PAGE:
Running Down a Dream: The Parallels of Writing and Running

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For eight years, I have read nearly every word in BRO. Each month just before press, I search for typos, rewrite clumsy language, and double-check URLs and race dates. I have read hundreds of stories about talented and driven athletes who compete in extraordinary races, bagging peaks in the dark, running ultramarathons, biking up and down the South’s most serious mountains and it makes me wonder: why do people push themselves to such extremes? And how do they find the strength to accomplish these hyperbolic and slightly crazy feats?

I ran a bit in college, enough to keep off the whiskey weight and not one step more. I never enjoyed it—I found it boring and hard—but I got through it with the help of a lot of terrible late 90s pop music (think Britney Spears, Ricky Martin) and the promise of the satisfaction I felt afterward, pleasantly lighter in body and mind. But running never really stuck for me—it was always boring and eventually I abandoned it for the entertainment and distraction of step class and Body Pump.

Then, six months ago, when my life reached record levels of stress and I woke up every morning wondering if I would make it through another day of infuriating, thankless, underpaid work, if I could handle another six months of squeezing novel writing into evenings and weekends, I made a quick, life-saving decision: at noon, instead of heading to the gym for another rousing round of Zumba, I put on my shoes and I hit the streets.

For me, running starts like this: exhilarated, I lace up my shoes, stomach fluttering with excitement—how far will I go? What will I see? How will it feel? I set off, heart pounding.

Writing is the same: grab a pen, brain pounding with the unrelenting hope that something truly magical could play out on the simple, beautiful lines of a college-ruled notebook. I scrawl feverishly, hand cramping as words stack up.

And then, whether I am writing or running, the same thing happens: shit gets real. The questions start racing: why am I outside running when I could be inside eating Cheetos? Who am I to think I have the strength to run this race, write this book? And the killer: am I done yet?

The first year I spent writing my novel, I was terrified and lost, deeply afraid that I’d never succeed at the one endeavor I’d always aspired to. Every night over dinner I told my husband it was only a matter of time till I failed. Every night he said the same thing: “Well you can always give up. Pass the salad?”

This statement was my fuel. I would not quit, and so I kept going, kept putting one word in front of the other.

Different people get through the wall in different ways. Darren Dahl, journalist and runner, says that the Shut In Trail Race almost defeated him, but quitting was not an option. “On the last, impossibly steep mile up to Mount Pisgah, my tank was completely empty—but I never even considered stopping or turning around. Sure, maybe I wish the outcome had been better in some way. But I finished, and that means a lot.”

Jennifer Pharr Davis, a writer and hiker who set a Fastest Known Time for thru-hiking the A.T., said that she succeeded in that epic undertaking by reminding herself that she was out there to find her best on the trail and to do that, she had to keep going, no matter what. “I told myself the love was greater than the pain—my love for the trail, for my endurance, for my husband who was helping me along—and that the passion and joy I got from it was more meaningful than the physical hurt I was experiencing.”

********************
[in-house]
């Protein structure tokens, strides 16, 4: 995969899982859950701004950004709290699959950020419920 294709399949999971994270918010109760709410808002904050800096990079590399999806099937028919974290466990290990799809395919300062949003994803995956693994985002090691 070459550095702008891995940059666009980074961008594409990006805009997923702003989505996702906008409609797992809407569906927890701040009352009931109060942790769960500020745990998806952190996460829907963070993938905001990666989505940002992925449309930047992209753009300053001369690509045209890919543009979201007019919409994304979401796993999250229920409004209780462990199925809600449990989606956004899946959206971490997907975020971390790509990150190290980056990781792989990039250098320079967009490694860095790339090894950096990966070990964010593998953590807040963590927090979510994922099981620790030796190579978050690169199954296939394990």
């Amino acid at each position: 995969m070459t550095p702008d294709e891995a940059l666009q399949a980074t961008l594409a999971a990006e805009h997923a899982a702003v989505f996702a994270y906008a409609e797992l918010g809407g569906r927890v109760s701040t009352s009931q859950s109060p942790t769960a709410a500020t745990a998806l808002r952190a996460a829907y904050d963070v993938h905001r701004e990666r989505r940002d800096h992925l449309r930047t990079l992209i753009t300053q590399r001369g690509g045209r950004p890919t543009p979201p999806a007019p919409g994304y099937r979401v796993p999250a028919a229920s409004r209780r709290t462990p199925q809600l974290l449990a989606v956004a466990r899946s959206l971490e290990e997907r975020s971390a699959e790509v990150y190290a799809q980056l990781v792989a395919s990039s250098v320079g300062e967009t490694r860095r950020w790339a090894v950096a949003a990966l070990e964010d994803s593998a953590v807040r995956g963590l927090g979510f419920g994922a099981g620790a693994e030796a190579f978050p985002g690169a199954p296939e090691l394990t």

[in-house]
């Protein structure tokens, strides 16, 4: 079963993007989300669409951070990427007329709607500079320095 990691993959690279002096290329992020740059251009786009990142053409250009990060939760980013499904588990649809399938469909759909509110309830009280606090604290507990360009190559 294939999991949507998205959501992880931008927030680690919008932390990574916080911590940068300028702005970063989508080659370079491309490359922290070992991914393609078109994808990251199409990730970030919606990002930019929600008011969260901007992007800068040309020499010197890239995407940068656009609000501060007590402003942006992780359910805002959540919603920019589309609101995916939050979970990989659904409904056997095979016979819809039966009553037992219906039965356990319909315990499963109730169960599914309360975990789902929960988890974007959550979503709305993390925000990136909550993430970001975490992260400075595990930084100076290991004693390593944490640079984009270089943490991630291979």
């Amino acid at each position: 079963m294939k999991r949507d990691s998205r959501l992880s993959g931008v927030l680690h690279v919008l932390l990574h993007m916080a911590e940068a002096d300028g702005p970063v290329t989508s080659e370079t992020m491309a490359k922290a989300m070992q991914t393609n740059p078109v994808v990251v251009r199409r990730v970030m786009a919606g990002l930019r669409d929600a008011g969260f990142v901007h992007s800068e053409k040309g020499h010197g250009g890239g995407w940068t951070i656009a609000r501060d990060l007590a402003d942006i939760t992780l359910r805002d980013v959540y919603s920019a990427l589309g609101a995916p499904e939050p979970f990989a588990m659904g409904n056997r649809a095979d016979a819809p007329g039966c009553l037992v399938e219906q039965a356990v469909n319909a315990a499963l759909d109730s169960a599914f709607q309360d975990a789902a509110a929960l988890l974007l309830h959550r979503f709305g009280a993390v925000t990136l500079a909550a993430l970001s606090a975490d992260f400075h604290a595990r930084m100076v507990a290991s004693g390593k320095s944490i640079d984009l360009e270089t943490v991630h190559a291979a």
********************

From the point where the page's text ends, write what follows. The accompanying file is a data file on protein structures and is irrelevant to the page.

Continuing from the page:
I’ve been working on my book for 5 years and have racked up 20 agent rejections. I’ve had some dark moments, but as with Dahl, quitting is not an option. Every time I feel discouraged, I double down on my efforts. As Bettina Freese, freelance writer, bodywork instructor, and mom, says about her writing, “The only way through the wall is to keep going.”

This, however, does not mean I do not occasionally want to toss my computer out the window, throw a few punches, scream like a madwoman. And so I run.

“Running and writing go together for me like peanut butter and jelly,” says Dahl. “I often find inspiration and solutions to my writing problems while trail running.” For me that’s a very good day of running. I’ll happily settle for coming back sweaty and calm enough that I no longer want to set fire to manuscript pages.

I still find running hard. But there’s a beauty in it I’d never noticed before. The satisfaction of moving your body through space. The disappearance of worldly concerns. The simplicity: running is nothing more than putting one foot in front of the other, over and over. It’s a meditation, just like writing.

Pharr Davis, by all standards a champion, offers a somewhat surprising explanation of her career. “For me, running is performance art, beautiful and rhythmic. If I didn’t see it as art—if it was just exercise—I don’t know if I would do it. Very few people write or run to be truly the best. They do it because it’s what they love.”

Running and writing, mountain climbing and biking, and countless other sanity-testing pursuits (parenting, anyone?) are all the same: challenges we cannot undertake unless we are in love with them, committed to the heartache, physical slaughter, and endlessness that each endeavor offers. It’ll be great to finish my book, but I no longer fixate on the horizon. What I yearn for, what I strive for, is the work itself, the daily joys, surprising and beautiful, and the inevitable frustrations, humbling and human. And so we keep going.


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